Three TAI faculty members are among the 11 SMU professors who have been awarded Sam Taylor Fellowships from the Sam Taylor Fellowship Fund of the Division of Higher Education, United Methodist General Board of Higher Education and Ministry.
The Sam Taylor Fellowships, funded by income from a portion of Taylor’s estate, award up to $2,000 for full-time faculty members at United Methodist-related colleges and universities in Texas. Any full-time faculty member is eligible to apply for the Fellowships, which support research “advancing the intellectual, social or religious life of Texas and the nation.”
Read about the research that won below!
Dr. Sidharth Muralidharan, assistant professor of advertising: “Recent literature has indicated that members of major U.S. political parties, i.e., Democrats and Republicans, have different perceptions regarding environmental issues. Democrats are assumed to be more environmentally friendly than their Republican counterparts. However, little research has delved into understanding the cognitive and psychological processes that take place behind a party member’s stance on an environmental issue. The objective of the current study is to see how green advertisements can generate favorable attitudes and encourage American shoppers to bring reusable carryout bags (vs. plastic) by taking their political affiliation into account. Since caring for the natural environment depends on a person’s self-concept, another factor that will be integrated into the design is an individual’s values for the welfare of others, specifically, self-transcendence. The findings will help city, state, and federal policy makers to effectively communicate environmental policies and ordinances. The grant money will be used to secure a participant pool for the study.”
Dr. Anna Kim, assistant professor of advertising: “My research investigates within-narrative ad variations. As not all stories are equally interesting and effective, some narrative ads are more effective than other narrative ads. Thus, my research tests and proposes a theoretical framework that explains why some narrative ads are more effective than others. With Sam Taylor Fellowship, I will be able to collect data on this study and provide a path forward for future research in this area by identifying the specific process variables that lead to more narrative persuasion. Thus, this research will not only enhance our theoretical understanding of the persuasive power of narrative advertising, but also provide specific guidance for advertising practitioners on how to create good narrative ads. Further, the findings of this research can be applied to many different areas such as health communication, public relations, and education in terms of developing more effective narrative messages.”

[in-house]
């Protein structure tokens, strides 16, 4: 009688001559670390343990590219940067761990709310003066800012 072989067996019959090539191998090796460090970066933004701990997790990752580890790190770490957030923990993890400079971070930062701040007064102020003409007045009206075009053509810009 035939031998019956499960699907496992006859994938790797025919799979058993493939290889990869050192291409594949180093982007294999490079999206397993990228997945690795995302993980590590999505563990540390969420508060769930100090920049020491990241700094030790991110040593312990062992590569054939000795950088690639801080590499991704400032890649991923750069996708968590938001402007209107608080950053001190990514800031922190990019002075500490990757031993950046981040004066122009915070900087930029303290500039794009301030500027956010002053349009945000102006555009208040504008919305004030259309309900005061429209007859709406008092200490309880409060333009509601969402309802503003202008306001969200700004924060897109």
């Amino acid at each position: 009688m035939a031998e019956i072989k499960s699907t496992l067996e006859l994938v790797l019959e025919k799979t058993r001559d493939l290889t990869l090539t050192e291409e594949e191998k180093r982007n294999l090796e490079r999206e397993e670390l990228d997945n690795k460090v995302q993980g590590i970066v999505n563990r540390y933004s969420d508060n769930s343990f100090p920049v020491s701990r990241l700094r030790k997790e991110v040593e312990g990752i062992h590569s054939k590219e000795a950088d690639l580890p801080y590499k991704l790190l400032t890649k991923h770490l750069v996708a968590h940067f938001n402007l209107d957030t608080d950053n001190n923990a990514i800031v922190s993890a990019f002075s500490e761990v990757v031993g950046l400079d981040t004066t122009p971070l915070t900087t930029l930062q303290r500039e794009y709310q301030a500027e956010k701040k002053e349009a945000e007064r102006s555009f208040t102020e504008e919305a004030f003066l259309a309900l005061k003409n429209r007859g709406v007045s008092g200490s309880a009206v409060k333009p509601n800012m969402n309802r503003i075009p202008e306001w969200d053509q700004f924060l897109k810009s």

Dr. Hye Jin Yoon, assistant professor of advertising: “Childhood and adolescent obesity have been rising at an alarming rate in the United States. Policy changes and various school and clinic programs have been set in place over the years to help curb obesity and continuous efforts are needed on that front. Many public service advertisement (PSA) campaigns have ran in the past, but not many have been successful in catching the public’s eye and motivating a change in behavior. This study will set out to test the effectiveness of using a combination of guilt and humor appeals in health public-service advertising. Theoretical contributions will include observing the applicability of interaction of guilt and humor appeals in social marketing campaigns. Practical implications will include using guilt and humor information in effective ways to motivate the public to stay active, eat healthy, and take care of their health. This study would add knowledge to our understanding of effective PSAs that would help us in our fight against obesity in the United States.”
Applications are evaluated on the significance of the project, clarity of the proposal, professional development of the applicant, value of the project to the community or nation, and the project’s sensitivity to value questions confronting higher education and society.